How-Load Your 8mm Film Stock Into Your Kodak Brownie Movie Camera
*First and foremost do not load your film under strong lighting conditions or direct sunlight
1) First, extract the winding key and swing it outward from its flushed position. Now turn the winding key until some tension can be felt. *Never load 8mm film stock onto a depleted spring loaded camera motor.
2) Next, press the center leaf spring lever on the loading hatch door on the Kodak Brownie until in the as shown ‘Open’ position as you pull the hatch in same direction and outwards to remove.
3) After lifting the cover off, remove the empty ‘take-up’ reel located at the front of the internal compartment nearest the cameras front end. Remove the unexposed reel of 8mm film stock from it’s packaging and then remove the film from the storage can, saving these two packaging items for shipment to film processor after 8mm film stock footage had been shot.
4) Remove the paper strip from around the film slowly while firmly keeping tension on the film pull out about a foot of film. Too much unraveling will fog your film.
5) Place the 8mm film stock reel onto the upper right hand side spindle. The proper spool side up should read, Cine-Kodak 8 Spool. Assure that the spool is seated properly onto the spindle and that a teat of said spindle is exposed through the spools flange.
6) Lead the film along the arrow as shown within the cameras internal compartment and down into and between the aperture and the cameras internal front camera body by depressing the spring loaded pressure plate flange that releases it from above mentioned camera body until it reaches the bottom.
7) Next, after the film has reached the bottom coming from the gate, or aperture plate pull about nine inches of film running along the bottom of the camera towards the right.
8) Thread the take-up spool that you first removed and feed the end of the nine inch allotment of film footage into the reels core slot. The side of spool should read, “Film When On This Spool Is Only Half Exposed.” Wind the film onto the spool in the direction that the stamped arrow on reel spool dictates. The film should be able to be placed onto the reel without any contact with the reels flanges, if not your flanges are bent and need to be bent slightly back outwards as to prevent your film from movement when the cameras motor is operating.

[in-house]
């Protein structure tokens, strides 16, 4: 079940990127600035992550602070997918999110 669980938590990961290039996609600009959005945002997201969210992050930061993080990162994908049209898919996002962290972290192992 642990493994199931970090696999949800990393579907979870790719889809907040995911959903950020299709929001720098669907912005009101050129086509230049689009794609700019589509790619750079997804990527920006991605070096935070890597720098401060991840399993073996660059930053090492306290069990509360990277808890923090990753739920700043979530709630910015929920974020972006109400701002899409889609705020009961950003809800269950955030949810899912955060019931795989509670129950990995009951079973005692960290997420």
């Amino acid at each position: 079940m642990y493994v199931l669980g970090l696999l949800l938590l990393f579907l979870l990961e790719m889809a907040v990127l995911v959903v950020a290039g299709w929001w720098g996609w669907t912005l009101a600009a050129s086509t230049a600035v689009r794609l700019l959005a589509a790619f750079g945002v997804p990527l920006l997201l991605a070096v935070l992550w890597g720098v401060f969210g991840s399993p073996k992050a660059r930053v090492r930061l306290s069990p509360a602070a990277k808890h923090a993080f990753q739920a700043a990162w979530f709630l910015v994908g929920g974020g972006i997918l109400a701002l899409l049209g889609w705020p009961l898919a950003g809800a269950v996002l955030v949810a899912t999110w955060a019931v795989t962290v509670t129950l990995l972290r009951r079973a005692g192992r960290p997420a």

9) The reel of unexposed film should now be seated properly in place as well as the take-up spool seated properly on the spindles. Turn the take-up spool until the 8mm film stock is becomes snug on the take-up spool.
10) Now that the camera is fully load and spools seated in place set the footage indicator which is located near the exposure button on the front of the camera. It is semi-exposed circular metal dial with a knurl on it (looks like a clock gear). Now that the footage indicator has been located turn footage indicator dial down with your finger until the indicator reads ‘L’ for loaded. If this step is overlooked you will have no idea as to if any 8mm film stock has been exposed. Now, check the flow of film to see if it is going to wind freely onto the take-up spool by actuating the exposure (on) button on the front of the camera. It is located next the footage indicator. Remember from my first article that its the flat knurled button slightly protruding from the cameras front. You simply depress this exposure button and watch the film and take-up reel and film footage spool are free of any interference.
11) Place the cameras loading hatch cover back onto the camera body and press the center leaf spring lever on the loading hatch cover on the Kodak Brownie until shown as in the ‘Lock’ position. If the loading hatch cover does not seat shut properly check to see if both the film reel and the take-up spool are both seated properly.
12) Once the hatch cover is back in place and locked, hold the exposure button down until the footage indicator reads ’25’ on the dial. You are now ready to shoot! The footage indicator will read whatever is left remaining to shoot as the indicator dial reads.
Some Closing Words About Your 8mm Kodak Brownie Movie Camera
In part IV will be about “How-To Get Acquainted Shooting With Your Kodak Brownie 8mm Movie Camera” where I write about the basics of getting some footage shot and shooting fundamentals.
Sources: Novice 8mm Film Maker – Ray Anthony